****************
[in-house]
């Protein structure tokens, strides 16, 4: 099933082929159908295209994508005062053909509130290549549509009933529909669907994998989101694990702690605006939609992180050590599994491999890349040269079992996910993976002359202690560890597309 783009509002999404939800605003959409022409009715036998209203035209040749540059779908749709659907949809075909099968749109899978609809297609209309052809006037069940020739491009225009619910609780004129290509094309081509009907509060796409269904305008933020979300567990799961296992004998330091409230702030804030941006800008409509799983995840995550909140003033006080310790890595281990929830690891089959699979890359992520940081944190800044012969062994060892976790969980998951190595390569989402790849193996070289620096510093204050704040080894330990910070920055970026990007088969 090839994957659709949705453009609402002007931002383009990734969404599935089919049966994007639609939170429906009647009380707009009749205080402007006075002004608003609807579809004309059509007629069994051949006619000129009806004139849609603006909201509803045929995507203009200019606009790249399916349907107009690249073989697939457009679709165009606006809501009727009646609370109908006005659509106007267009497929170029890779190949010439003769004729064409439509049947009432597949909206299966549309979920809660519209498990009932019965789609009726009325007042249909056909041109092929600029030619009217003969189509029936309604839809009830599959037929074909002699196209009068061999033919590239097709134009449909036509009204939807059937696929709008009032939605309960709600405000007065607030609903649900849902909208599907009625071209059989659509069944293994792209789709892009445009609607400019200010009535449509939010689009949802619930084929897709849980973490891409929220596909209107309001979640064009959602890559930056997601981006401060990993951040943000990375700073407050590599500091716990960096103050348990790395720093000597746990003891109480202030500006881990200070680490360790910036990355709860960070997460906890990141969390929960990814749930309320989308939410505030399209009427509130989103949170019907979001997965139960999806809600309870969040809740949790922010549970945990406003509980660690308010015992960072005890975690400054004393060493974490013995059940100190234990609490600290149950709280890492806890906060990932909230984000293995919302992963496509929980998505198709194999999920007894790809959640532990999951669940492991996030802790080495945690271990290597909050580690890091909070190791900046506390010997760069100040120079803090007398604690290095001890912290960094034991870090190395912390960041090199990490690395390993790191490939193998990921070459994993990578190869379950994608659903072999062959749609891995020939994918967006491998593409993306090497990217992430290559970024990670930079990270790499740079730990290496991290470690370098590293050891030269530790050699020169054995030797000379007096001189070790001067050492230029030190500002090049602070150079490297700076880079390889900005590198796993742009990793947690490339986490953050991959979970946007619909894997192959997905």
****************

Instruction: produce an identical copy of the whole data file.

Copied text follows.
[in-house]
């Protein structure tokens, strides 16, 4: 099933082929159908295209994508005062053909509130290549549509009933529909669907994998989101694990702690605006939609992180050590599994491999890349040269079992996910993976002359202690560890597309 783009509002999404939800605003959409022409009715036998209203035209040749540059779908749709659907949809075909099968749109899978609809297609209309052809006037069940020739491009225009619910609780004129290509094309081509009907509060796409269904305008933020979300567990799961296992004998330091409230702030804030941006800008409509799983995840995550909140003033006080310790890595281990929830690891089959699979890359992520940081944190800044012969062994060892976790969980998951190595390569989402790849193996070289620096510093204050704040080894330990910070920055970026990007088969 090839994957659709949705453009609402002007931002383009990734969404599935089919049966994007639609939170429906009647009380707009009749205080402007006075002004608003609807579809004309059509007629069994051949006619000129009806004139849609603006909201509803045929995507203009200019606009790249399916349907107009690249073989697939457009679709165009606006809501009727009646609370109908006005659509106007267009497929170029890779190949010439003769004729064409439509049947009432597949909206299966549309979920809660519209498990009932019965789609009726009325007042249909056909041109092929600029030619009217003969189509029936309604839809009830599959037929074909002699196209009068061999033919590239097709134009449909036509009204939807059937696929709008009032939605309960709600405000007065607030609903649900849902909208599907009625071209059989659509069944293994792209789709892009445009609607400019200010009535449509939010689009949802619930084929897709849980973490891409929220596909209107309001979640064009959602890559930056997601981006401060990993951040943000990375700073407050590599500091716990960096103050348990790395720093000597746990003891109480202030500006881990200070680490360790910036990355709860960070997460906890990141969390929960990814749930309320989308939410505030399209009427509130989103949170019907979001997965139960999806809600309870969040809740949790922010549970945990406003509980660690308010015992960072005890975690400054004393060493974490013995059940100190234990609490600290149950709280890492806890906060990932909230984000293995919302992963496509929980998505198709194999999920007894790809959640532990999951669940492991996030802790080495945690271990290597909050580690890091909070190791900046506390010997760069100040120079803090007398604690290095001890912290960094034991870090190395912390960041090199990490690395390993790191490939193998990921070459994993990578190869379950994608659903072999062959749609891995020939994918967006491998593409993306090497990217992430290559970024990670930079990270790499740079730990290496991290470690370098590293050891030269530790050699020169054995030797000379007096001189070790001067050492230029030190500002090049602070150079490297700076880079390889900005590198796993742009990793947690490339986490953050991959979970946007619909894997192959997905």